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tandemonimom

Seeking Diagnosis

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Long story; I'll make it as brief as possible. After gallbladder attacks led me to a nutritionist and elimination diet, I discovered eating gluten/wheat caused my attacks. I asked my doc about celiac and he agreed to biopsy, but HMO business-as-usual set the date 3 months away. Needless to say I wasn't eating enough gluten (since I had a gallbladder attack every time I did), so the results were marked "inconclusive."

Fast forward: after nearly 5 years of strict gluten-free diet (and no gallbladder problems) I started cheating here and there and discovered my gallbladder had apparently healed so that I could eat small amounts without an attack. Small amounts grew until now I am eating way more than I should, and the last couple of years have seen an increase in other problems (hypothyroid, endometriosis, carpal tunnel, low blood sugar, hair loss, tired-cranky-brain foggy, etc) including, recently, my gallbladder is getting a little "achy" again (no attacks yet). Finally it penetrated the brain fog that I really needed to clean up my diet again!

Here's the question. I know absolutely I need to go gluten-free, but my husband and I would both like the confirmation - is it really celiac, severe sensitivity, or what? I am torn though; eager to get "clean" right away and not continue for months convincing new doc to test, waiting for HMO to get around to testing again, and still the possibility of false negative. I understand EnteroLabs testing does not require the subject to be currently ingesting gluten. What are the pros/cons of quitting gluten right now and just doing testing with EnteroLabs?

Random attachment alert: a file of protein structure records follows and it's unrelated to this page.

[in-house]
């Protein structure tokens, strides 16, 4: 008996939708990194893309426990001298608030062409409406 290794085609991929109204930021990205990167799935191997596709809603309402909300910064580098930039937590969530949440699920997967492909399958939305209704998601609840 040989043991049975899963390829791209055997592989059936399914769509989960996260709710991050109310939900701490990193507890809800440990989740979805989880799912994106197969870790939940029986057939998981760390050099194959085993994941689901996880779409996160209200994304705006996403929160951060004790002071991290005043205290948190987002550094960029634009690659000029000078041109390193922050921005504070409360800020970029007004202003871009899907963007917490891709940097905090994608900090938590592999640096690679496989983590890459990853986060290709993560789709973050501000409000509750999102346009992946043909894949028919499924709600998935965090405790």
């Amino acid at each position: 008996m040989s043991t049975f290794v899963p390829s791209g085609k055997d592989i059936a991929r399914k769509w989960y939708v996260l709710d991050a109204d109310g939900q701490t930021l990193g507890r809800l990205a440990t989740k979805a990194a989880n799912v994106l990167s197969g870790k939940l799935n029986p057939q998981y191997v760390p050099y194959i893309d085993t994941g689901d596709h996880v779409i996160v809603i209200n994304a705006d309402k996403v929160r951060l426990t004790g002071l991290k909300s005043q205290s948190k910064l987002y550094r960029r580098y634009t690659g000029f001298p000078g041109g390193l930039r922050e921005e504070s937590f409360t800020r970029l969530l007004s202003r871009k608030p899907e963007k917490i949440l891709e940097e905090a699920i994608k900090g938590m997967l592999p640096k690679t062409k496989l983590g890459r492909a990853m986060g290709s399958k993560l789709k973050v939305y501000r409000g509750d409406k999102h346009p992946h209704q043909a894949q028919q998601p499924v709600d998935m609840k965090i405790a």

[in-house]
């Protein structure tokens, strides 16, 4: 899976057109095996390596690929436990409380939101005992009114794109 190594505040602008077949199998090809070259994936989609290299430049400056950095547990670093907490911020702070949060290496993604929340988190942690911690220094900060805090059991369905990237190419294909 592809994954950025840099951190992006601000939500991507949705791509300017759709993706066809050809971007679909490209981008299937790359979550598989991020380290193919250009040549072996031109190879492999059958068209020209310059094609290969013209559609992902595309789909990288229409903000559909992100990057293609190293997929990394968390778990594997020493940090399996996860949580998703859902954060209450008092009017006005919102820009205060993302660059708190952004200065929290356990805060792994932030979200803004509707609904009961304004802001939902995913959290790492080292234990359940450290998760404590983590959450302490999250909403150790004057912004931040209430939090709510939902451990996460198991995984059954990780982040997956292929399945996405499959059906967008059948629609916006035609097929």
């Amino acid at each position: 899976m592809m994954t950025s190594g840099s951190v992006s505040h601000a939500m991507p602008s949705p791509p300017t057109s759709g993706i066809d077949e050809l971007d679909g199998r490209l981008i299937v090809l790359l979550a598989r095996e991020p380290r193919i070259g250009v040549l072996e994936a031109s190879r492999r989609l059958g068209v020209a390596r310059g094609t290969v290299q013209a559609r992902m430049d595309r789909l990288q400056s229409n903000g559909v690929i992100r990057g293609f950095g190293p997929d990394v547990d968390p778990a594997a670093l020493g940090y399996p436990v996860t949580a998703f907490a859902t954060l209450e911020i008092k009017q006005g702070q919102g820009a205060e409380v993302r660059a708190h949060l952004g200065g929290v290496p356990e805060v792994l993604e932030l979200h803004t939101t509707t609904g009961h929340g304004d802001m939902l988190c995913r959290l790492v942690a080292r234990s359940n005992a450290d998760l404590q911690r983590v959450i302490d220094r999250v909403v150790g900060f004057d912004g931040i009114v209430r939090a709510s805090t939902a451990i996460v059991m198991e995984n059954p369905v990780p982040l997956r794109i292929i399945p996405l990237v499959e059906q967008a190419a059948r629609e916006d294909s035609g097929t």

Thanks!

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Welcome!

Enterolab cannot tell you whether it's a gluten intolerance or celiac. It can only tell you whether you react to gluten, it cannot differentiate between the two.

A biopsy requires you to be eating gluten for quite some time, and a lot of it.

It's a personal preference how you go about testing and how much proof you need.

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What is the genetic test and where is it done?

Most Celiacs have either the DQ2 or DQ8 gene. If you don't have either of those genes you most likely wouldn't have celiac. Entrolab offers it, it is a cheek swab.

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From Entrolab:

What role does genetic testing play in the diagnosis of gluten sensitivity?